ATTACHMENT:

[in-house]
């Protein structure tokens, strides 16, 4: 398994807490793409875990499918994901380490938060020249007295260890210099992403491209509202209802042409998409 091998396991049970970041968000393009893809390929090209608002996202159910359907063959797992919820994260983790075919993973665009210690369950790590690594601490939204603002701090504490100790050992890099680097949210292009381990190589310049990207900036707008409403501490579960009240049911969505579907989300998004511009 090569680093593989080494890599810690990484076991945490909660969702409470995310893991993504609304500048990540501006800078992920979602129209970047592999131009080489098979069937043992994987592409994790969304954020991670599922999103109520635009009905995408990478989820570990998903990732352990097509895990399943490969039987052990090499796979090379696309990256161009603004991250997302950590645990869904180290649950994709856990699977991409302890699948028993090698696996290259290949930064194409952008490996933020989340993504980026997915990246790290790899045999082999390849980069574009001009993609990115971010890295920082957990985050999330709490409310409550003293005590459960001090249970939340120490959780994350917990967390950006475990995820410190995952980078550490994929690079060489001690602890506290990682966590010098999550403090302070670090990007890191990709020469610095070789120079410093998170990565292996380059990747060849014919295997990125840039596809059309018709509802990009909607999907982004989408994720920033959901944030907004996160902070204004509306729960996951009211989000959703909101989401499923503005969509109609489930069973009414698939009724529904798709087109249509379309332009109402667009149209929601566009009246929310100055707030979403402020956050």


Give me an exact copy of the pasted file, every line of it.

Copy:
[in-house]
């Protein structure tokens, strides 16, 4: 398994807490793409875990499918994901380490938060020249007295260890210099992403491209509202209802042409998409 091998396991049970970041968000393009893809390929090209608002996202159910359907063959797992919820994260983790075919993973665009210690369950790590690594601490939204603002701090504490100790050992890099680097949210292009381990190589310049990207900036707008409403501490579960009240049911969505579907989300998004511009 090569680093593989080494890599810690990484076991945490909660969702409470995310893991993504609304500048990540501006800078992920979602129209970047592999131009080489098979069937043992994987592409994790969304954020991670599922999103109520635009009905995408990478989820570990998903990732352990097509895990399943490969039987052990090499796979090379696309990256161009603004991250997302950590645990869904180290649950994709856990699977991409302890699948028993090698696996290259290949930064194409952008490996933020989340993504980026997915990246790290790899045999082999390849980069574009001009993609990115971010890295920082957990985050999330709490409310409550003293005590459960001090249970939340120490959780994350917990967390950006475990995820410190995952980078550490994929690079060489001690602890506290990682966590010098999550403090302070670090990007890191990709020469610095070789120079410093998170990565292996380059990747060849014919295997990125840039596809059309018709509802990009909607999907982004989408994720920033959901944030907004996160902070204004509306729960996951009211989000959703909101989401499923503005969509109609489930069973009414698939009724529904798709087109249509379309332009109402667009149209929601566009009246929310100055707030979403402020956050």